Technical speculation: it has to do with the security proof. In particular, with PBKDF2, it is possible to prove a statement along the lines of: if HMAC-SHA256 is a secure PRF, and if the password is a full-entropy full-strength crypto key, then PBKDF2(password, salt) is a secure cryptographic key. No such statement would available if every iteration after the first used a bare hash instead of a HMAC PRF; you'd need to make stronger assumptions, such as work in the random oracle model (i.e., assume that the hash is perfect in every regard).

That said, the difference in provable security feels rather negligible to me. The security claim that you can prove about PBKDF2 (without the random oracle model) is not very exciting. PBKDF2 is primarily used to derive keys from a memorable password that is not full-entropy, and that situation is not covered by the security proof above. So, as far as I can see, I don't know of any compelling reason why PBKDF2 was designed to inject the password into every iteration of the algorithm.

Standard disclaimer: don't roll your own. Please don't take this post as a justification for modifying PBKDF2 and using your modified version of PBKDF2. That would be a pretty risky thing to do. Even if we can't think of any strong reason why PBKDF2 had to be designed the way it did, it's still safer to use the standard primitive. PBKDF2 has been well-vetted, and who knows, maybe there's some problem with the variant that hasn't occurred to me.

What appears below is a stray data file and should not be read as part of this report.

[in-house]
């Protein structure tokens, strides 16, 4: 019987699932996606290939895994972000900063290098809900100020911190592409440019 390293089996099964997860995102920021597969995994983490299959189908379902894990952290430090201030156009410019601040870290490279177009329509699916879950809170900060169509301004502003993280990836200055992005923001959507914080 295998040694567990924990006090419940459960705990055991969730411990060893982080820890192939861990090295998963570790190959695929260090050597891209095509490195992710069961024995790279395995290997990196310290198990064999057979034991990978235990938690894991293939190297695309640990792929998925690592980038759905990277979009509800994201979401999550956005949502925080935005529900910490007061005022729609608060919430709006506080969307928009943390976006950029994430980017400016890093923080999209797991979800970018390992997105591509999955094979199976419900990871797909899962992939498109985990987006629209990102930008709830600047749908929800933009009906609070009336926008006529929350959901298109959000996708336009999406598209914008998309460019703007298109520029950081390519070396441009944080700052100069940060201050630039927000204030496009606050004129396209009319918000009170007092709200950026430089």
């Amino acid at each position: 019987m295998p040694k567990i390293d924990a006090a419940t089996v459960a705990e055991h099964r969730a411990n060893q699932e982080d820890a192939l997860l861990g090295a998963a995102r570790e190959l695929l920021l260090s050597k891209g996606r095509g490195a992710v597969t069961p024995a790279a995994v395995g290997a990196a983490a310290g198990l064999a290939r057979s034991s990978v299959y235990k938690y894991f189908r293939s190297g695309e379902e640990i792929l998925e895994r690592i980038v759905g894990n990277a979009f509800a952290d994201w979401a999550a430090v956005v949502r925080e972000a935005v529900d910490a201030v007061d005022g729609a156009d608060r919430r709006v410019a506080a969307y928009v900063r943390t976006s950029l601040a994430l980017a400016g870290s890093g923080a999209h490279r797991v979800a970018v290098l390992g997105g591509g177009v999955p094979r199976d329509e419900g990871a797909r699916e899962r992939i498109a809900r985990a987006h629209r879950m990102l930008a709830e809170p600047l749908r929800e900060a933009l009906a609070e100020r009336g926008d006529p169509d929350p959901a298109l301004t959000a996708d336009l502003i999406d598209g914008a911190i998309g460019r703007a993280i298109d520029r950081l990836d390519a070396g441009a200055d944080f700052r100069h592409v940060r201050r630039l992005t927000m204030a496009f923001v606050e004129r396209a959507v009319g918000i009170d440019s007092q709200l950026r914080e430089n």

• $\begingroup$ I agree - repeatedly injecting low entropy into a hash function just doesn't seem "right". In addition, the last 256 bits of the SHA256 input will be zero (as Ki/Ko are defined to be 512 bits and SHA256 has a 256 bit output and a 512 bit block size); again adding low entropy to the function. If I were to design a PBKDF I'd want to inject as much entropy as possible, but I also agree with the disclaimer. $\endgroup$
    – ericball
    Commented Sep 7, 2012 at 16:15

It's not really PBKDF2 that uses the key twice. PBKDF2 uses HMAC, and HMAC happens to work by using the key twice.

More specifically, PBKDF2 is actually a general construction that uses a cryptographic Pseudo-Random Function (PRF) to do some of the internal work. The PRF used here is keyed HMAC. The HMAC construction itself uses two keys derived separately from the original key. From the PBKDF2 description included in the question, the $K_o$ and $K_i$ values are the outer and inner HMAC keys, respectively.

This would then shift the question to: "Why does HMAC use two keys"? This is addressed in other questions:

Another closely related question with a relevant answer: Hash function in PBKDF2.

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    $\begingroup$ I think the main question was "why was the salt only used once (at the beginning), and not also in each iteration?" $\endgroup$ Commented Sep 6, 2012 at 7:25
  • $\begingroup$ Correct. I understand the HMAC construction (which is really more of a workaround to address the length-extension attack weaknesses common to Merkle–Damgård construction hash functions), but the Un = PRF( PW, Un-1 ) construction is specific to PBKDF2. If just happens that if the PRF is an HMAC then the PW (which is typically short & low entropy) is used far more than the salt (which may have much better properties). $\endgroup$
    – ericball
    Commented Sep 6, 2012 at 14:05
  • $\begingroup$ OK, I mis-understood the question. Not sure if the answer is on-topic enough to leave. $\endgroup$
    – B-Con
    Commented Sep 6, 2012 at 16:44